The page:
CM Roundtable III: The Skull of Alum Bheg — Narayan

Posted by patwari on August 07, 2018 · 16 mins read

[We are excited to host this conversation on a very important book, Kim Wagner's The Skull of Alum Bheg: The Life and Death of a Rebel of 1857. The CM Roundtable is a series that presents multiple, in-depth reviews of an exciting new book. We thank each of our distinguished panelists for engaging in this public dialogue. We aim to have each roundtable available as a single beautifully produced e-book available at the conclusion— for classroom or referential usage.]

Kim A. Wagner, The Skull of Alum Bheg: The Life and Death of a Rebel of 1857 (2017)

Introduction by Sepoy


Zoya Sameen

Ilyse R. Morgenstein Fuerst

Sonia Qadir

Gaura Narayan

Author's response:

Kim Wagner


Discussion by Gaura Narayan (Purchase College)

Gaura Narayan received her PhD from Columbia University in 1998. Publications: Real and Imagined Women in British Romanticism (New York: Peter Lang, 2010) and articles on “Lost Beginnings in Salman Rushdie's Midnight ChildrenNarrative Beginnings ed. Brian Richardson (Lincoln: University of Nebraska Press, 2008): 137-148; “Imperiled Women and Chivalrous Men in Colonial India, 1757-1857” SAR 34.3 (2013): 35-52; “Hybridity, History, and Empire in Rudyard Kipling's KimTSLL 60.1 (2018): 56-78; “Phoolan Devi: Gendered Subaltern; Caste Warrior” forthcoming (2018) in Feminist Formations; "Sex and Literary History in Orlando" in Jane de Gay, Tom Breckin and Anne Reus eds. Virginia Woolf and Heritage: Selected Papers from the 26th Annual Conference on Virginia Woolf. Clemson: Clemson UP, 2017: 128-133. Current project: the construction of India in the British imagination during the first phase of imperialism in India (1757-1857). Teaching interests: British Romanticism; Gender; Postcolonial theory and literature. Teaching experience: Purchase College: 1996 — present.


The remembered trauma of the real and imagined violence that marked the Indian Uprising of 1857 drives Kim Wagner's The Skull of Alum Bheg: The Life and Death of a Rebel of 1857. Wagner's project in this book is the reconstruction and contextualization of the events of a particular moment involving the violent death of an Indian sergeant. His story begins in 2014 when he received an email from a couple, Dee and John, who “had come into possession of the skull [which] . . . they did not feel comfortable with” (xxi). Wagner received the skull from them with the purpose of restoring “some of the humanity and dignity” that had been denied to Alum Bheg in his life (xxii). Wagner's eventual aim of reconstruction through writing was to “prepare for Alum Bheg to be repatriated to India” (xxi). Repatriation of the skull, however, is both complex and bureaucratic and “can only take place between institutions” as Wagner points out (224). This means that Wagner can only use the considerable power of language and archival research available to him in the hope that South Asian activists will call for the return of human remains now housed in “Western museums and collections” (224) as enduring trophies of a violent and unequal history.

The facts of the case are simple: the Bengal Infantry Regiment “mutinied” on the 9th of July 1857 in Sialkot in what is now Pakistan. During the course of this outbreak, Dr. Graham along with Thomas and Jane Hunter and their child were killed. Alum Bheg was held responsible for these deaths. He was also regarded as a principal leader in the “mutiny of 1857” (xix). He paid the ultimate price for insubordination and violent reprisal against the British by being blown away from the mouth of a canon following the Uprising of 1857. Captain Costello brought his “trophy-skull” to England (2). There is a macabre balance in this brief narrative of Alum Bheg's violent actions and appropriately violent end; the action of being blown from the mouth of a canon seems to be just retribution for the dastardly killings Alum Bhen undertook. Wagner shows, however, that this narrative is both “closed and self-referential” (xx). Its designation of Alum Bheg as a principal leader would have put the British Victorian reader in the minds of other “deceitful” and well-known “Indian rebels like Nana Sahib or the Rani of Jhansi” (xx). These unannotated but resonant references carried embedded narratives of terror into the British colonial imagination so that, to British readers, Alum Bheg became a synecdoche of native violence. He became more than his own story. His story — and eventually, his skull — functioned as a stand-in for other stories of violence, real and imagined. Wagner shows that the skull of Alum Bheg acquired a symbolic value well beyond the meagre facts of the case.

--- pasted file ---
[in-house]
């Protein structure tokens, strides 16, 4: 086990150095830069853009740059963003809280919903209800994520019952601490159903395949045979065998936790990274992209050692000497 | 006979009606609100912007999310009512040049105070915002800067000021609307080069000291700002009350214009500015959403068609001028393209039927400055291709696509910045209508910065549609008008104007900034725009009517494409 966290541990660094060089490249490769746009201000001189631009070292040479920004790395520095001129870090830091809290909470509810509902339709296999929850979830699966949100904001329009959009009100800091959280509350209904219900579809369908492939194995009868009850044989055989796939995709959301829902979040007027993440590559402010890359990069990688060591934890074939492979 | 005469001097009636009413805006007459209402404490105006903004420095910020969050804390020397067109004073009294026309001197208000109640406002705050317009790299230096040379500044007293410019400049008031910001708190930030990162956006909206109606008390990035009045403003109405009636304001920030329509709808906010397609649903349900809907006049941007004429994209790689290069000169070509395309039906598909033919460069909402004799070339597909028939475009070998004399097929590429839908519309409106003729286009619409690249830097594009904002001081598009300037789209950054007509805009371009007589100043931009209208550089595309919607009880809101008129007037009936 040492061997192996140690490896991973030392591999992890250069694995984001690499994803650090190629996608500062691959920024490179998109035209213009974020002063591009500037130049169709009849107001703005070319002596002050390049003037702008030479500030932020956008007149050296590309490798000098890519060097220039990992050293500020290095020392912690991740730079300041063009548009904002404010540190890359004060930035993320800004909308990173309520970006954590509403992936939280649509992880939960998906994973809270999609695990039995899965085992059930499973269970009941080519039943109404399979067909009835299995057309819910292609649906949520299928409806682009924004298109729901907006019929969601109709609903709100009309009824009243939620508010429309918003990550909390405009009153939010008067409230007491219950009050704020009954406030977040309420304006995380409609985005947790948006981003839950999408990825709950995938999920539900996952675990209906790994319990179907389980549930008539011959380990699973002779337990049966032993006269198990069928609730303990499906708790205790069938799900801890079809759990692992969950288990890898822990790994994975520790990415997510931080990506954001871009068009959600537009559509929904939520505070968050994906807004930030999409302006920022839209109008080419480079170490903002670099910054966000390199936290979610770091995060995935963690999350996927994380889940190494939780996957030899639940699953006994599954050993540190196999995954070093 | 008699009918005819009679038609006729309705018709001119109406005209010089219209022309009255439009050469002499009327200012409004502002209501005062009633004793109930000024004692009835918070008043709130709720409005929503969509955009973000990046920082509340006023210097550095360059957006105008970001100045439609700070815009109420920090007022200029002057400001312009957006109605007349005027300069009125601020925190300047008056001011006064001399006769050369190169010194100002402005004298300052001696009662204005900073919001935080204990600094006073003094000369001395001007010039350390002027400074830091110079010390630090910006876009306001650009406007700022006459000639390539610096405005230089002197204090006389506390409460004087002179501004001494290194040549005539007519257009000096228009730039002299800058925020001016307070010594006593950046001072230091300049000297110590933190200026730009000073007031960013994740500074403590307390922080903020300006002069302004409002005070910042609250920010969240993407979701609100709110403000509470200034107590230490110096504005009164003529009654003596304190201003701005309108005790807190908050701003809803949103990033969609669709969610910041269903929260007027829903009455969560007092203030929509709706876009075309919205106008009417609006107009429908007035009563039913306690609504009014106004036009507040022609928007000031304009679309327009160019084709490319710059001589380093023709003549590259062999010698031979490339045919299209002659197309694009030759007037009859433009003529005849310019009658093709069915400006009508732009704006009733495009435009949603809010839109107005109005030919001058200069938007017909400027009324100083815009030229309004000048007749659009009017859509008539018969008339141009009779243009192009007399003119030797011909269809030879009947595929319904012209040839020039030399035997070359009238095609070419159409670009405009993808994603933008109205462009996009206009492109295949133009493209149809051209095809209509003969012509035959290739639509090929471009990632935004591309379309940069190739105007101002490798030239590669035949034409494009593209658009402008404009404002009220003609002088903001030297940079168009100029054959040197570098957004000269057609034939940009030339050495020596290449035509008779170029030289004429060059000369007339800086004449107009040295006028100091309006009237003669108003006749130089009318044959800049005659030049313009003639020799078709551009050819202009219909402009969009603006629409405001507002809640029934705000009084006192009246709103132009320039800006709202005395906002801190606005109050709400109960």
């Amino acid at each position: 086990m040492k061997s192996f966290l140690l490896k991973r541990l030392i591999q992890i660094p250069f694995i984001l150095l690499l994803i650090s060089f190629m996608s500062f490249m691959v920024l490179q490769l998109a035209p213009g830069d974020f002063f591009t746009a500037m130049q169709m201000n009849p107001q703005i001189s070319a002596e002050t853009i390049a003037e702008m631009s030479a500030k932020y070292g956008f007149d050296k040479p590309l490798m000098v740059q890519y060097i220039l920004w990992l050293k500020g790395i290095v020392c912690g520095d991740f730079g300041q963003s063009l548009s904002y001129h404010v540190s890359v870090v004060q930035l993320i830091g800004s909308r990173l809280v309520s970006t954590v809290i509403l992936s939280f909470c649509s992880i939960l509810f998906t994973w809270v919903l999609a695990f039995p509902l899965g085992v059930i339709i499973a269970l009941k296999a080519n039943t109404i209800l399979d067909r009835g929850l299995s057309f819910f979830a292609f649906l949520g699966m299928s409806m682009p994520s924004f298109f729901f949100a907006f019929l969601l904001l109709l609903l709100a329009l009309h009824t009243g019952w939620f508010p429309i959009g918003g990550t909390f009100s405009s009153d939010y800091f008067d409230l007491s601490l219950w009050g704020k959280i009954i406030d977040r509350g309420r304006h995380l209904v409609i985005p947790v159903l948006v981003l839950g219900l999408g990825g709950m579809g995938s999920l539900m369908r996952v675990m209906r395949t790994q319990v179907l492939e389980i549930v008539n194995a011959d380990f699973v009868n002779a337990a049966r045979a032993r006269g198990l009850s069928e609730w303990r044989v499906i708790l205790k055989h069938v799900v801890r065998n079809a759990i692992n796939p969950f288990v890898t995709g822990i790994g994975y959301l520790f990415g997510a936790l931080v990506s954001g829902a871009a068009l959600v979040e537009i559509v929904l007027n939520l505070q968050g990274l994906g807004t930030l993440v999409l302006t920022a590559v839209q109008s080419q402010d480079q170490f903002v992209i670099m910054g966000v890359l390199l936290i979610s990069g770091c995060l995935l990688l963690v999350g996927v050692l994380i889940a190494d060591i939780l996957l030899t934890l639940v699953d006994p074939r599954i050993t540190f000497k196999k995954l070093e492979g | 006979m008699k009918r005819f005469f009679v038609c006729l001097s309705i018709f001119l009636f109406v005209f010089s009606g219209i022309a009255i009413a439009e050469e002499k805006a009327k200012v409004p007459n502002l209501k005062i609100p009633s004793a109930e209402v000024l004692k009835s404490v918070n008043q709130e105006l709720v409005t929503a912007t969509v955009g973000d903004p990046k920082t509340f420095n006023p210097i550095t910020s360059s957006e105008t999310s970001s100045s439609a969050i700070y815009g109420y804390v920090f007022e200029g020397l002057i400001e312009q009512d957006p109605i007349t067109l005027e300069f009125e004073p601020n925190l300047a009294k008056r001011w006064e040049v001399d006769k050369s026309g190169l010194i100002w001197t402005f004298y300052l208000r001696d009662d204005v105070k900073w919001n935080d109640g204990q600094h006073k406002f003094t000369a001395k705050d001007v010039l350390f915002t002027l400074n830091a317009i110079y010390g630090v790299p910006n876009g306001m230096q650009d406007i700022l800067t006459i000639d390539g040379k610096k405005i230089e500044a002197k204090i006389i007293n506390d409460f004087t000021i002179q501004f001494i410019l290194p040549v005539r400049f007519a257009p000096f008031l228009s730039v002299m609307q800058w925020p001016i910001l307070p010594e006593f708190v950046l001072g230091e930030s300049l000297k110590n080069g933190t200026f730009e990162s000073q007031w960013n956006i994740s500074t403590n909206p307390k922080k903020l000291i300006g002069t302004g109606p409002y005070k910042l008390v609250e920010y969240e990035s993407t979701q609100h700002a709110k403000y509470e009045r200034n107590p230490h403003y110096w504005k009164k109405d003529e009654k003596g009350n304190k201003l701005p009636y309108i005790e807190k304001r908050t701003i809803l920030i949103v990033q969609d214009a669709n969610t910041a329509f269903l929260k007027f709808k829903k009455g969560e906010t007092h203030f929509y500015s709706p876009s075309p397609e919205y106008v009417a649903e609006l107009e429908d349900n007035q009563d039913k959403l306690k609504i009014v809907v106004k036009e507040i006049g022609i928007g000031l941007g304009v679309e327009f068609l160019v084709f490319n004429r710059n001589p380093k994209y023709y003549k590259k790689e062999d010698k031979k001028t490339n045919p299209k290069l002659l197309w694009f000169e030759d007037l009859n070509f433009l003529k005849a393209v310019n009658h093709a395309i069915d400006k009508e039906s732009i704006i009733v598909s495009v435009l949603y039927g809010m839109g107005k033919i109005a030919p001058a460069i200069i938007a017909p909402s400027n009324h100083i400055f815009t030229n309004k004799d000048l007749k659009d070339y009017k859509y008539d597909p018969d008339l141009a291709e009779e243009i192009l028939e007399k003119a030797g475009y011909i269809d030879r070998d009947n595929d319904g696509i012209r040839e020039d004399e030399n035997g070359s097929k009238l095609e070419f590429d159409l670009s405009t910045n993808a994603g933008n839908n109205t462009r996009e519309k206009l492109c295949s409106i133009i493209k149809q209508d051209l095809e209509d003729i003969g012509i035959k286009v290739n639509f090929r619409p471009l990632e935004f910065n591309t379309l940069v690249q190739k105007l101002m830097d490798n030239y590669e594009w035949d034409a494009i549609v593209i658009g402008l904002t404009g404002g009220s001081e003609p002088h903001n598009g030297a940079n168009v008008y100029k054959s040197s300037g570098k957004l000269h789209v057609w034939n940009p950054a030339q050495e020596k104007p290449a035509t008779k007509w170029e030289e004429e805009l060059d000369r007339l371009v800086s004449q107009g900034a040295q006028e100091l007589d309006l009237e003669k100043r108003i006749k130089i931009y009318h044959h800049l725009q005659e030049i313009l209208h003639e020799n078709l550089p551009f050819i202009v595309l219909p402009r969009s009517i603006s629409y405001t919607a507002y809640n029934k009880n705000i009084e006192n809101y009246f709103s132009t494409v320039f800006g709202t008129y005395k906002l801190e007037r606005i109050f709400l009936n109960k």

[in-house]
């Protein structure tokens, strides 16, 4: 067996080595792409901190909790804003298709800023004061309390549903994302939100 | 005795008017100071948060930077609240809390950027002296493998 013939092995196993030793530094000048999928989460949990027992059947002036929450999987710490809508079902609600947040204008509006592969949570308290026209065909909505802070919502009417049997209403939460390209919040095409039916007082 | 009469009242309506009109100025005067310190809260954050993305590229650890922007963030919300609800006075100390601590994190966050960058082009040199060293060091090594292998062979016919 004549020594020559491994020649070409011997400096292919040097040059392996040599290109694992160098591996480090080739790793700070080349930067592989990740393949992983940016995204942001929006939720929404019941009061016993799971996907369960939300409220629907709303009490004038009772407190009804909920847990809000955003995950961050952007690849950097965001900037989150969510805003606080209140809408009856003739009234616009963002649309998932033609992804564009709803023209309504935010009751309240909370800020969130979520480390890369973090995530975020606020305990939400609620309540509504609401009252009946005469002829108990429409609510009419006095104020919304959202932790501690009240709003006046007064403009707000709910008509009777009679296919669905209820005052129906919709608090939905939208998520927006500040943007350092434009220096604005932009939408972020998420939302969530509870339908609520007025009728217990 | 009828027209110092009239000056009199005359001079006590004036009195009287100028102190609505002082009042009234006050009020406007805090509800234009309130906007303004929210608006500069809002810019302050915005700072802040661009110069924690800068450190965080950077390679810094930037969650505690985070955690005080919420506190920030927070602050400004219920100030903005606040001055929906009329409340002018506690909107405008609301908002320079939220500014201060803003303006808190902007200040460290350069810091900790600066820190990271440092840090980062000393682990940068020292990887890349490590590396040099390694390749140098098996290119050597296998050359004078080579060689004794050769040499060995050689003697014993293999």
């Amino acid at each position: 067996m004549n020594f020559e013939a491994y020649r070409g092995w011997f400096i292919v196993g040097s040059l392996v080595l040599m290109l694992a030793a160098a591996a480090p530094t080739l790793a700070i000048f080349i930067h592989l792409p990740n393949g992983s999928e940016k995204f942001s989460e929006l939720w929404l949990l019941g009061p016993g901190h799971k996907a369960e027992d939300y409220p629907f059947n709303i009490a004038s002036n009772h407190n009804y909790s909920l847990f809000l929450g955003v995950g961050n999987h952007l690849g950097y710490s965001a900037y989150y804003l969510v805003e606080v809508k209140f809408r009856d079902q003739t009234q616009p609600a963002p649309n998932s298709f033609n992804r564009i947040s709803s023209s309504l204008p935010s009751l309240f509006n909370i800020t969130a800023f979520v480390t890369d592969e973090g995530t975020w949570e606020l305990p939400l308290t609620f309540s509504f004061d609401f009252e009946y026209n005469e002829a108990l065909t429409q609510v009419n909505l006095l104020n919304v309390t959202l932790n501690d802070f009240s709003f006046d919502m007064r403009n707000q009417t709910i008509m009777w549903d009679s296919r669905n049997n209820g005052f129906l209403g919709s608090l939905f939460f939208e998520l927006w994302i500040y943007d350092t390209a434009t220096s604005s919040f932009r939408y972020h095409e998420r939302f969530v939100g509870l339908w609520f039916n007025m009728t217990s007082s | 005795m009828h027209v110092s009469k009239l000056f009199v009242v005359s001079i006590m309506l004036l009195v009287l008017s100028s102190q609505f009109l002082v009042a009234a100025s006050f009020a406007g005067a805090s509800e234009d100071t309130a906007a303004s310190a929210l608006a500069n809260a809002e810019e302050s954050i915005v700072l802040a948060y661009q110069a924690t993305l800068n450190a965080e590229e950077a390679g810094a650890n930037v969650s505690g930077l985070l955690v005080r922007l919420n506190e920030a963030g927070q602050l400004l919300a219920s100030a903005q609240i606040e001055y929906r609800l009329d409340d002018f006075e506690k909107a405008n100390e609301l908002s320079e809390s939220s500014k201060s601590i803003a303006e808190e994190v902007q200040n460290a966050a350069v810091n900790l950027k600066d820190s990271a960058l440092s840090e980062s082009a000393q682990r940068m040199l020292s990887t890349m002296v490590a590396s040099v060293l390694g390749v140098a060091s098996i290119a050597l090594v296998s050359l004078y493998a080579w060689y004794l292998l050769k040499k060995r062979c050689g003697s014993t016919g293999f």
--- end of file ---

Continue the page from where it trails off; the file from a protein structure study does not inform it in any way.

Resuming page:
Despite these verifiable facts, the problem with narrating “the biography of the skull” (3) is what Wagner calls the profound “archival absence” of Alum Bheg. The British imperial archive contains very little about this or, indeed, any other event of insubordination from the perspective of the so-called native. Wagner, therefore, relied on “the letters, petitions, proclamations and statements made by Indian rebels, sepoys and others before and after the outbreak of May 1857” (7). Wagner also avoided the standard so-called biography of Sita Ram, From Sepoy to Subedar, as he finds it to be “a literary construct and an example of colonial ventriloquism” (7). Wagner's reconstruction of the life and death of Alum Bheg is what he calls a “subaltern prosopography,” or a collective study of Indian sepoys and the British response to them (8). Accordingly, Wagner provides information such as details about the ethnic profile of the Indians in Sialkot. Alum Bheg, although a Muslim, was from the Gangetic plain and, therefore, tied to the Hindu community by way of cultural belonging. This sense of cultural commonality came to be strengthened around anti-colonial sentiment prompted by events such as the annexation of Awadh in 1856 (25). In the context of this trans-religious affiliation, the European population emerged in the Indian imagination as “zealous Christians” (29).

The Christians on their part began to regard their servants with “a new-found suspicion bordering on paranoia” as they received news of the outbreak of hostilities in Delhi in May of 1857. They articulated this fear along the lines of racial and religious difference. Religious difference, as Wagner shows, was to play a major role in the Uprising of 1857. Hindu and Muslim sepoys were both equally outraged by their firm belief that the cartridges that their British officers required them to use were greased with unclean animal fat. The “threat posed by the greased cartridge was,” as Wagner shows, the erasure of all distinction between “high and low, pure and impure” (40). For the Indian soldiers, this was a threat to social order and to belonging in an established social taxonomy. Consequently, there was widespread panic about possible British design to convert and conquer the Indian soldiers, evident to the Indians in seemingly minor details such as the order that prohibited Indian soldiers from wearing caste-marks or jewelry while on duty and the “removal of . . . [the] brass vessel, the lota, which allowed high-caste inmate to maintain their purity” (57). In addition to the growing suspicion created by the cartridges, there were other events that consolidated anti-colonial sentiment, events such as the execution of Mangal Pandey who was hanged for the offense of attacking and seriously wounding two British officers.